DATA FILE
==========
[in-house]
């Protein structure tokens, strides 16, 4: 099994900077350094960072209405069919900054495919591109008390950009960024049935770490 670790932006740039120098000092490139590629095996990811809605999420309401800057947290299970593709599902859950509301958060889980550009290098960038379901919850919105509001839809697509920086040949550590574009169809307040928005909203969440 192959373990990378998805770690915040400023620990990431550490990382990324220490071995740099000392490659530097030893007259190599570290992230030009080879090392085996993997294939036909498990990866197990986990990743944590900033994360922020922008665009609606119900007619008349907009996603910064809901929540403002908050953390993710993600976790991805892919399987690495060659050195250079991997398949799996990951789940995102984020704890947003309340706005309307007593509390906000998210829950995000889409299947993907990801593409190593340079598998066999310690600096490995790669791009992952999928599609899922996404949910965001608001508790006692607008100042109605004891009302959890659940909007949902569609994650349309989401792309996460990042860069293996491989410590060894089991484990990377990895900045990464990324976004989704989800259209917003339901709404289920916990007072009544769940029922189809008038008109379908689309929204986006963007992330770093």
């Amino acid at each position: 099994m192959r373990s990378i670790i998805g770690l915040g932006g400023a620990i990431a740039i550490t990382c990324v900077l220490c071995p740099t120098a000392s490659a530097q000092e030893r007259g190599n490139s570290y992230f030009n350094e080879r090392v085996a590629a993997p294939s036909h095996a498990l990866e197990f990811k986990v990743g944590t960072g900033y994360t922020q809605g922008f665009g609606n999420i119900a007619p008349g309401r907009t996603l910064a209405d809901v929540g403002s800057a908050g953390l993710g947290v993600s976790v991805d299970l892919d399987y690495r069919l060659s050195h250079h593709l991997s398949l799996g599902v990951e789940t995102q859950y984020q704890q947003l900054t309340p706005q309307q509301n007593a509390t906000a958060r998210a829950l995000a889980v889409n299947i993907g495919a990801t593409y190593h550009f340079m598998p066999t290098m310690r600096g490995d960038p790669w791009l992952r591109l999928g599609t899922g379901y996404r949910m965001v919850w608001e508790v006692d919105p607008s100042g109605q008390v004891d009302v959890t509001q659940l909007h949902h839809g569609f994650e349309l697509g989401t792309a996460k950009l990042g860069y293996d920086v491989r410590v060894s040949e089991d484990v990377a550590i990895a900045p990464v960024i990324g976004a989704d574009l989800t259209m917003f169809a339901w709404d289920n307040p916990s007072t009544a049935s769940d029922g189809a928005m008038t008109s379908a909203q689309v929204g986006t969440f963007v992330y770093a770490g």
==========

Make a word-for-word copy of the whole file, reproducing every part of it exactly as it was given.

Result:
[in-house]
């Protein structure tokens, strides 16, 4: 099994900077350094960072209405069919900054495919591109008390950009960024049935770490 670790932006740039120098000092490139590629095996990811809605999420309401800057947290299970593709599902859950509301958060889980550009290098960038379901919850919105509001839809697509920086040949550590574009169809307040928005909203969440 192959373990990378998805770690915040400023620990990431550490990382990324220490071995740099000392490659530097030893007259190599570290992230030009080879090392085996993997294939036909498990990866197990986990990743944590900033994360922020922008665009609606119900007619008349907009996603910064809901929540403002908050953390993710993600976790991805892919399987690495060659050195250079991997398949799996990951789940995102984020704890947003309340706005309307007593509390906000998210829950995000889409299947993907990801593409190593340079598998066999310690600096490995790669791009992952999928599609899922996404949910965001608001508790006692607008100042109605004891009302959890659940909007949902569609994650349309989401792309996460990042860069293996491989410590060894089991484990990377990895900045990464990324976004989704989800259209917003339901709404289920916990007072009544769940029922189809008038008109379908689309929204986006963007992330770093």
């Amino acid at each position: 099994m192959r373990s990378i670790i998805g770690l915040g932006g400023a620990i990431a740039i550490t990382c990324v900077l220490c071995p740099t120098a000392s490659a530097q000092e030893r007259g190599n490139s570290y992230f030009n350094e080879r090392v085996a590629a993997p294939s036909h095996a498990l990866e197990f990811k986990v990743g944590t960072g900033y994360t922020q809605g922008f665009g609606n999420i119900a007619p008349g309401r907009t996603l910064a209405d809901v929540g403002s800057a908050g953390l993710g947290v993600s976790v991805d299970l892919d399987y690495r069919l060659s050195h250079h593709l991997s398949l799996g599902v990951e789940t995102q859950y984020q704890q947003l900054t309340p706005q309307q509301n007593a509390t906000a958060r998210a829950l995000a889980v889409n299947i993907g495919a990801t593409y190593h550009f340079m598998p066999t290098m310690r600096g490995d960038p790669w791009l992952r591109l999928g599609t899922g379901y996404r949910m965001v919850w608001e508790v006692d919105p607008s100042g109605q008390v004891d009302v959890t509001q659940l909007h949902h839809g569609f994650e349309l697509g989401t792309a996460k950009l990042g860069y293996d920086v491989r410590v060894s040949e089991d484990v990377a550590i990895a900045p990464v960024i990324g976004a989704d574009l989800t259209m917003f169809a339901w709404d289920n307040p916990s007072t009544a049935s769940d029922g189809a928005m008038t008109s379908a909203q689309v929204g986006t969440f963007v992330y770093a770490g």